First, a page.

John Skehel

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Sir John Skehel
John James Skehel

(1941-02-27) 27 February 1941 (age 81)
Blackburn, England, United Kingdom
CitizenshipUnited Kingdom
Alma mater
Known forresearch on influenza virus
Anita Varley
(m. 1962)
Scientific career
ThesisStudies on cation transport in yeast (1965)
Doctoral advisorAlan Eddy

Sir John James Skehel, FRS, FMedSci (born 27 February 1941)[2][3] is a British virologist and Emeritus scientist at the Francis Crick Institute in London.[4] From 1987 to 2006 he was Director of the National Institute of Medical Research (NIMR) at Mill Hill which was incorporated into the Crick Institute in 2016.[5]

Education and early life[edit]

Skehel was born in Blackburn to Joseph and Annie Skehel in 1941, and was educated at St. Mary's College, Blackburn and subsequently went to the University of Aberystwyth where he obtained a BSc degree in agricultural biochemistry.

He then completed his postgraduate study at the University of Manchester Institute of Science and Technology (UMIST), where he received his PhD degree in biochemistry in 1966 under the supervision of Alan Eddy, for research on cation transport in yeast.[6]

Career and research[edit]

Following his doctorate, he was a postdoctoral researcher at the University of Aberdeen[2] for research, continuing it at Duke University.[citation needed]

In 1969 he returned to Britain and began work at the National Institute for Medical Research on the influenza virus. In 1984 he was made head of the virology division, followed by a promotion in 1987 to director of the Institute. He was director of the World Health Organization (WHO)'s Collaborating Centre for Reference and Research on Influenza from 1975 to 1993.[4][7]

Awards and honours[edit]

He was elected a Fellow of the Royal Society (FRS) in 1984.[4] He was awarded the Wilhelm Feldberg Prize in 1986, the Robert Koch Prize in 1987, the Louis-Jeantet Prize for Medicine in 1988, the ICN International Prize in Virology in 1992, the Royal Medal in 2003 for "his pioneering research into virology", and the Grand Prix scientifique de la Fondation Louis D. (shared with Dutch virologist Ab Osterhaus) of the Institut de France in 2007. Skehel was knighted in the 1997 New Year Honours.[8] In 1998, he became a founding Fellow of the Academy of Medical Sciences (FMedSci).[9] In November 2013, he was appointed Vice-President and Biological Secretary of the Royal Society. He was made an honorary professor of Liverpool John Moores University in 1993 and given an honorary fellowship in 2007.[3][10] In 2004, he was also awarded an honorary DSc degree from University College London.[11] In 2020 he was elected to the American Philosophical Society.[12]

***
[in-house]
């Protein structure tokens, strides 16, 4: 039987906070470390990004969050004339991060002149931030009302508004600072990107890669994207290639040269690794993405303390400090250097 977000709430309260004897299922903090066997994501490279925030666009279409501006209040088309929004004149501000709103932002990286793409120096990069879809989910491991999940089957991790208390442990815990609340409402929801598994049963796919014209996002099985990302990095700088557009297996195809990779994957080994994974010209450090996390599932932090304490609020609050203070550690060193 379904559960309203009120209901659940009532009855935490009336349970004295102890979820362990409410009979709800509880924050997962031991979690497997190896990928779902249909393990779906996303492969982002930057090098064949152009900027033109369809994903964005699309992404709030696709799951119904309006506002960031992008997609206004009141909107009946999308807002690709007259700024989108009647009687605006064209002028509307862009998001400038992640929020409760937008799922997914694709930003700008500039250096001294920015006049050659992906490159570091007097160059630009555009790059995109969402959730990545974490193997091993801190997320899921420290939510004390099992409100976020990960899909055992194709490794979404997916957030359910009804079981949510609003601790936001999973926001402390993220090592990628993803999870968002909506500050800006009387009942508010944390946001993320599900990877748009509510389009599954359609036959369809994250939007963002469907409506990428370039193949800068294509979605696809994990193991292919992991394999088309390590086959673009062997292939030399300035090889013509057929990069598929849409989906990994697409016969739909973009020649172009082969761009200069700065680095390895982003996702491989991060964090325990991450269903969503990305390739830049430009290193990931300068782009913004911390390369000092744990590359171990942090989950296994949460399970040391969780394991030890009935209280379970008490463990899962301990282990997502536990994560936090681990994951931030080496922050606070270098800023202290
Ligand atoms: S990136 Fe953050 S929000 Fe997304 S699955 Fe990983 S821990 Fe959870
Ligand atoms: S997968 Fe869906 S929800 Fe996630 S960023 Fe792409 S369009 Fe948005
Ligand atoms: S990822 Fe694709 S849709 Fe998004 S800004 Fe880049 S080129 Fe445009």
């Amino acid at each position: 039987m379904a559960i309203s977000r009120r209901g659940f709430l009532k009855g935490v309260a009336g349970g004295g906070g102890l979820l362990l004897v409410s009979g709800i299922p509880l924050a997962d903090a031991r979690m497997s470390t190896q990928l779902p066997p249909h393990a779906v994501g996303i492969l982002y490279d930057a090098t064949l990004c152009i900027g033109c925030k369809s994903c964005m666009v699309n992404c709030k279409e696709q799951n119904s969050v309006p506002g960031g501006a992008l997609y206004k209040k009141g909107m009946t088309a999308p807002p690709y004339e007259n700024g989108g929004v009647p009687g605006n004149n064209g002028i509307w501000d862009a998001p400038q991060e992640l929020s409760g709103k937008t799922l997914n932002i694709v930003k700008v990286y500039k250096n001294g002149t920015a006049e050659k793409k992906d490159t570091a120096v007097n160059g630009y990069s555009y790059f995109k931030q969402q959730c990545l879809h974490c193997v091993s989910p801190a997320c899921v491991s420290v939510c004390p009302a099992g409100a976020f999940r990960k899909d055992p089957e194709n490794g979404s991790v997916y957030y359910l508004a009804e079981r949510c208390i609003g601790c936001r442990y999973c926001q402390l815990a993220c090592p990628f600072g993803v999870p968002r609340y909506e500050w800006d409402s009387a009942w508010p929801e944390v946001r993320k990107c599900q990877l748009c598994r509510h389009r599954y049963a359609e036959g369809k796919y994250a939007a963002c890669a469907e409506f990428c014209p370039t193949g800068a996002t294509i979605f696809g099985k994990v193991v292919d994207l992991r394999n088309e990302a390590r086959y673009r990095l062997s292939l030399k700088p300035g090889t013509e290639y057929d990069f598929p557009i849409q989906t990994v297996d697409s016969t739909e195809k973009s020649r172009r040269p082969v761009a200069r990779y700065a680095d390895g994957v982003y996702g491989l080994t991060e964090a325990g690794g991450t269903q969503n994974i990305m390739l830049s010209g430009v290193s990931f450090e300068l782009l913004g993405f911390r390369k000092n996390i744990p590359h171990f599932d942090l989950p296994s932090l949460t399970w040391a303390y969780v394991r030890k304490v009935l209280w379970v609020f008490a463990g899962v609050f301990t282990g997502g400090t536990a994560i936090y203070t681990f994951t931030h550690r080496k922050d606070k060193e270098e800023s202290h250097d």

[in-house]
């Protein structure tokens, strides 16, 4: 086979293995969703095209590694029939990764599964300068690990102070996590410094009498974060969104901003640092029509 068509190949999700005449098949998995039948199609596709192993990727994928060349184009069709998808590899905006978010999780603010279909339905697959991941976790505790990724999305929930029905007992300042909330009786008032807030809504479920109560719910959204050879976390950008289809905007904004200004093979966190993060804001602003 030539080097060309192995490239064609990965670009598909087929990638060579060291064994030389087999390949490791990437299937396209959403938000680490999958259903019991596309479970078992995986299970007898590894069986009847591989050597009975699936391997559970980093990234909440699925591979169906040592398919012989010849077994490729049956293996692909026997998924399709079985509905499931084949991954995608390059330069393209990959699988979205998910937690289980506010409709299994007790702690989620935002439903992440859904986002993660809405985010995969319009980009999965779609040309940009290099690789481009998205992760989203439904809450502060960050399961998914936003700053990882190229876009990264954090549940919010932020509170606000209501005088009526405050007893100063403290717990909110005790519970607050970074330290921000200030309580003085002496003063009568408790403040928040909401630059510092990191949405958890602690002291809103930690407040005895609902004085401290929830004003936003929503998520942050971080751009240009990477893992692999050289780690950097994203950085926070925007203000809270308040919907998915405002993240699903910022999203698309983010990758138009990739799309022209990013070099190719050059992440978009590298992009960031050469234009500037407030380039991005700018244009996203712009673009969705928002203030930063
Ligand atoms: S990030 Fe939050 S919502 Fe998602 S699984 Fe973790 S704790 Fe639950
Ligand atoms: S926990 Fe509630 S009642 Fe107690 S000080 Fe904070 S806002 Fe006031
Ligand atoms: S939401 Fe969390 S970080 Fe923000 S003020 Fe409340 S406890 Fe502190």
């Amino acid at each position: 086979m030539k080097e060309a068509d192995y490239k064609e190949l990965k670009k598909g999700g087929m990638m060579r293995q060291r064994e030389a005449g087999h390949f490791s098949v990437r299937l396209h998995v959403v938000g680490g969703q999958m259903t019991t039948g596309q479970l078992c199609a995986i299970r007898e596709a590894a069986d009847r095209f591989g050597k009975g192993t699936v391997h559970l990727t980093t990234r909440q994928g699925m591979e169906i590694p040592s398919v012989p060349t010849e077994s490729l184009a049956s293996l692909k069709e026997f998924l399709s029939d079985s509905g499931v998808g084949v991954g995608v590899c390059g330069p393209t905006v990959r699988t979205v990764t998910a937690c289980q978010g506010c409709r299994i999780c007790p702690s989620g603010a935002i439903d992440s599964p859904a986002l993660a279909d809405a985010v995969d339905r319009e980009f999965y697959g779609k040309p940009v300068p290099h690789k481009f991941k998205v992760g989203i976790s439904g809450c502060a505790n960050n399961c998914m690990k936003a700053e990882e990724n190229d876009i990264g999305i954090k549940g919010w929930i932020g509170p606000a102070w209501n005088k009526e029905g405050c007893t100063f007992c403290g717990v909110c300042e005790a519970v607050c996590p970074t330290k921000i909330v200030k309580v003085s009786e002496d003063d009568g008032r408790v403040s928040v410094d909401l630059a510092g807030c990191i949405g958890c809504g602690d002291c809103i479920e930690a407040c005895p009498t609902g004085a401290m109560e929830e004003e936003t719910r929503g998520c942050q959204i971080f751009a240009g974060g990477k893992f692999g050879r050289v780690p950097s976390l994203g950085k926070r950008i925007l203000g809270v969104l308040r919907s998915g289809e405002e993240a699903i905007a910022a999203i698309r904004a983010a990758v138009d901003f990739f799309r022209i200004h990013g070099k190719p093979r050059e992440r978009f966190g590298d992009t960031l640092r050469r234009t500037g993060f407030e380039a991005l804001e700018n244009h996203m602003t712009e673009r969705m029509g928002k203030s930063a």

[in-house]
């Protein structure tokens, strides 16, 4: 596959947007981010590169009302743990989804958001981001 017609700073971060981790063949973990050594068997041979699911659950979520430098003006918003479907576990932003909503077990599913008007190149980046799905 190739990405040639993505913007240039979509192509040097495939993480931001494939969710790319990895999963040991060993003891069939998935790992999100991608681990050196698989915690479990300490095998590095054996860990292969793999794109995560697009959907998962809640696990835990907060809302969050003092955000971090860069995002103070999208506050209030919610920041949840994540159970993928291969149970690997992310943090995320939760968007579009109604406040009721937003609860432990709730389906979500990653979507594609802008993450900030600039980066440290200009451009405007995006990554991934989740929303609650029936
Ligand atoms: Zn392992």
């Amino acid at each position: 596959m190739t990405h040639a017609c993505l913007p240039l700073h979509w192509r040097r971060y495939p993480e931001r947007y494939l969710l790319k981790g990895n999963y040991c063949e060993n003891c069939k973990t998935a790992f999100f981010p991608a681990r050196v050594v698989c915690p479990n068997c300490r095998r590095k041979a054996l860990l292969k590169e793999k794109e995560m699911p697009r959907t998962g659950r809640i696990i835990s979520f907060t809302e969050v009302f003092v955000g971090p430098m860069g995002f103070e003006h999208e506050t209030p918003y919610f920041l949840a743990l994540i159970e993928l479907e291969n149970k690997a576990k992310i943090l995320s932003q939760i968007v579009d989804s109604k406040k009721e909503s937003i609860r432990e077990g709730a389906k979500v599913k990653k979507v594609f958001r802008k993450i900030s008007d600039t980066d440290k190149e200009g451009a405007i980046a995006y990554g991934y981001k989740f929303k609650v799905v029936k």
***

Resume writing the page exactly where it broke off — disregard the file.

Personal life[edit]

Soon after graduating he married Anita Varley in 1962, with whom he has two sons.[2]


  1. ^ Louis-Jeantet Prize
  2. ^ a b c "SKEHEL, Sir John (James)". Who's Who. Vol. 2016 (online Oxford University Press ed.). A & C Black, an imprint of Bloomsbury Publishing plc. (Subscription or UK public library membership required.) (subscription required)
  3. ^ a b "Professor Sir John Skehel". Archived from the original on 19 December 2014. Retrieved 15 November 2008.
  4. ^ a b c "Sir John Skehel FMedSci FRS". London: Royal Society. Archived from the original on 17 November 2015. One or more of the preceding sentences incorporates text from the website where:

    “All text published under the heading 'Biography' on Fellow profile pages is available under Creative Commons Attribution 4.0 International License.” --"Royal Society Terms, conditions and policies". Archived from the original on 25 September 2015. Retrieved 9 March 2016.{{cite web}}: CS1 maint: bot: original URL status unknown (link)

  5. ^ "Emeritus Scientist - John Skehel". London: Archived from the original on 7 June 2016.
  6. ^ Skehel, John James (1965). Studies on cation transport in yeast (PhD thesis). University of Manchester Institute of Science and Technology. OCLC 643345784.
  7. ^ Skehel, John J.; Wiley, Don C. (2000). "Receptor Binding and Membrane Fusion in Virus Entry: The Influenza Hemagglutinin". Annual Review of Biochemistry. 69 (1): 531–569. doi:10.1146/annurev.biochem.69.1.531. PMID 10966468.
  8. ^ "No. 54663". The London Gazette. 28 January 1997. p. 1095.
  9. ^ "Fellows". Academy of Medical Sciences. Retrieved 29 January 2015.
  10. ^ Sir John Skehel: Oration - website of the Liverpool John Moores University
  11. ^ "Honorary Graduands 2004". Archived from the original on 26 June 2008. Retrieved 15 November 2008.
  12. ^ "The American Philosophical Society Welcomes New Members for 2020".